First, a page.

This week, many people criticized the NCAA for its treatment of college basketball players. LeBron James called the NCAA “corrupt.” Stan Van Gundy, the coach of the Charlotte Hornets, remarked that they there were the “worst organization” and labeled their actions as “racist.” This criticism emerged after a report revealed that dozens of players had been paid and given loans as compensation for their play. This violated NCAA policy, which does not permit players to receive any compensation outside of athletic scholarship and stipends. These NBA players and coaches who voiced their criticisms believe the system unfairly benefits administrators and universities, since the NCAA and the colleges obtain a gigantic revenue stream from college sports, especially basketball and football. These sports have a huge concentration of black players, often from poorer backgrounds, who are robbed of fair payment.
Some express outrage at this system as some sort of abnormality, saying that it symbolizes an archaic relic of the past. I do not believe this. In fact, the NCAA is representative of the labor system in the United States. Various other institutions engage in racist labor practices far more sinister than those of the NCAA.
Prisons are widely discussed as the most prominent example. The 13th Amendment states, “Neither slavery nor involuntary servitude, except as a punishment for crime whereof the party shall have been duly convicted, shall exist within the United States, or any place subject to their jurisdiction.” Slavery was not illegal as long as a person had been convicted of a crime. In this day and age, black people in the United States are incarcerated at a rate five times greater than that of white people, based on policing practices targeted at black communities. Our government incarcerates minorities in America and then uses them as free labor. This system generates billions in profit, and in a lot of prisons, kitchen laborers only receive 12 to 40 cents an hour. Such penitentiaries epitomize how our labor system has been fueled on the free labor of blacks and Latinos.
Domestic workers are another largely ignored and mistreated part of our labor system. Just in California, there are over 340,000 domestic workers being paid below the minimum wage. Women — often black, Latino or immigrants, comprise most of the workforce. These workers, who take on the strenuous tasks of cleaning and child labor, should be treated as professionals. Instead, they are underpaid, susceptible/vulnerable (pick whichever one you think sounds better) to unchecked sexual harassment and violence and often work ridiculous hours. Yet these workers do not have guaranteed protections in many states, as federal labor and employment law often specifically excludes these workers. Outside of their own resistance to this system, these workers remain largely unprotected with low pay and are subjected to the whim of their employers.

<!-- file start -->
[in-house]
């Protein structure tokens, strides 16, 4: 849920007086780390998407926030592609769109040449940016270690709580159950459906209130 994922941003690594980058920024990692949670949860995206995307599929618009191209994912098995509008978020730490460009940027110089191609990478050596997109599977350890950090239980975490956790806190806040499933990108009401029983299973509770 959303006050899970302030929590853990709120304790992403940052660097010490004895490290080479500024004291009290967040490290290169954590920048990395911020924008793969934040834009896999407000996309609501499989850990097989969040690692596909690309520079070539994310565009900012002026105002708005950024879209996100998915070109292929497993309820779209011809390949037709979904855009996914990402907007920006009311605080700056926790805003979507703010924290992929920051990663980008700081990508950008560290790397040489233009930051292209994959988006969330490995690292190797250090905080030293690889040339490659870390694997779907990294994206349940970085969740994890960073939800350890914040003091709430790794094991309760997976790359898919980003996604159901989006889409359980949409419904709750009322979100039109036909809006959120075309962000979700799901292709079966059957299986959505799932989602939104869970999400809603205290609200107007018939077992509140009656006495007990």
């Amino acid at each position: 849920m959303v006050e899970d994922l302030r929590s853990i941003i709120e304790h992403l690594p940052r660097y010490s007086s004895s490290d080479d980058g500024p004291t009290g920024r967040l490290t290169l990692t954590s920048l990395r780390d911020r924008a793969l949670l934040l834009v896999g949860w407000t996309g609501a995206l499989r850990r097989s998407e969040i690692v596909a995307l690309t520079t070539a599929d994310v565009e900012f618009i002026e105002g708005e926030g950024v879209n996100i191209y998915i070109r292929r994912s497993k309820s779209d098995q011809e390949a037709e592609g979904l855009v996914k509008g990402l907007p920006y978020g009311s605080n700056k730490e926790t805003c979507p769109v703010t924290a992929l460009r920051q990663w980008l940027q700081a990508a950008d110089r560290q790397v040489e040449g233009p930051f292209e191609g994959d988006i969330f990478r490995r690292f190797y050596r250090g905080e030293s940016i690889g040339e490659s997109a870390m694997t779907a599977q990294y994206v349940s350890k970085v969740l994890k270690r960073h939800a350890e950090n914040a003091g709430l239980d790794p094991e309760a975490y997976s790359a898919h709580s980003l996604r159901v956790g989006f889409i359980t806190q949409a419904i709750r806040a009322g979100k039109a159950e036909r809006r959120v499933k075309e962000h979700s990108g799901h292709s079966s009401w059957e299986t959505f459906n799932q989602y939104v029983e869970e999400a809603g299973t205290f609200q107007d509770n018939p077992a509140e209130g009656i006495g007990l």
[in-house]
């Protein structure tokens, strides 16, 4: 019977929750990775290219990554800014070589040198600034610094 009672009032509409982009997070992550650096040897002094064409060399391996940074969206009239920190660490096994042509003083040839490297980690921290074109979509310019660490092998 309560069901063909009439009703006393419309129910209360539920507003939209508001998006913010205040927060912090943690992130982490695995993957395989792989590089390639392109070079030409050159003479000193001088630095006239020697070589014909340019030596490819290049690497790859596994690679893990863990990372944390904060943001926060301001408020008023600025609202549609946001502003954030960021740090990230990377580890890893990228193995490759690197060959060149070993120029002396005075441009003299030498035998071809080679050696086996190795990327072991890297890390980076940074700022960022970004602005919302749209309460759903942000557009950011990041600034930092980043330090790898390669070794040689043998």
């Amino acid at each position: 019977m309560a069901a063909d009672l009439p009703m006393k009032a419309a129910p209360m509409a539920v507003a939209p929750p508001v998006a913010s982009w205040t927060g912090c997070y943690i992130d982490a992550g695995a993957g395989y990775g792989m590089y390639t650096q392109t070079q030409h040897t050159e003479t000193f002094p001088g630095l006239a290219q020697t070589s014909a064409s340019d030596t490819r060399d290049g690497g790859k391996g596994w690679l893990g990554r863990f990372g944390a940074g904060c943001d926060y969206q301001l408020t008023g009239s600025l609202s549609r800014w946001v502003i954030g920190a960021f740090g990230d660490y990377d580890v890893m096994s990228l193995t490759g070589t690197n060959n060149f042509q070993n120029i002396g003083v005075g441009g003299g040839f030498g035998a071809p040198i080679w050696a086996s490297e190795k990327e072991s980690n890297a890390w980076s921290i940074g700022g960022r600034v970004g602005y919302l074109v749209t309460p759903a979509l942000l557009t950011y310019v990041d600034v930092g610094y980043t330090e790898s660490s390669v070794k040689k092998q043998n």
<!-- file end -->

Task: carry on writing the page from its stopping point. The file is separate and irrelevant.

Domestic workers and prison laborers represent only the tip of the iceberg. Farmwork and sexual trafficking represent just some of the other institutions which do not pay up to the minimum wage and employ racist, ableist and violent labor practices. Of course, no one should be surprised. The history of the United States has built these types of institutions into our economy. Slavery, black codes, sharecropping and segregation have all been designed to dehumanize certain groups and generate enormous profit for others. Even as black men and women have worked to dismantle the power of these structures, they persist formally and informally in different ways today.
Yet we should not just segment these systems. They extend across our economy. On average, black women earn 67 cents for every dollar white men earn. Black men earn 6 dollars less per hour than white men. Black workers in America are pushed into lower-paying jobs and have drastically higher unemployment rates. Racist labor practices extend beyond certain occupation and institutions; they are fused into the foundations of our economy and affect people regardless of education or occupation. Just pointing to the NCAA and ignoring the larger structural problem shifts the conversation away from the truth that a racist economy has always existed in this country. Iniquity is the rule, not the abnormality. The NCAA is just the upper echelon of a far more sinister structure.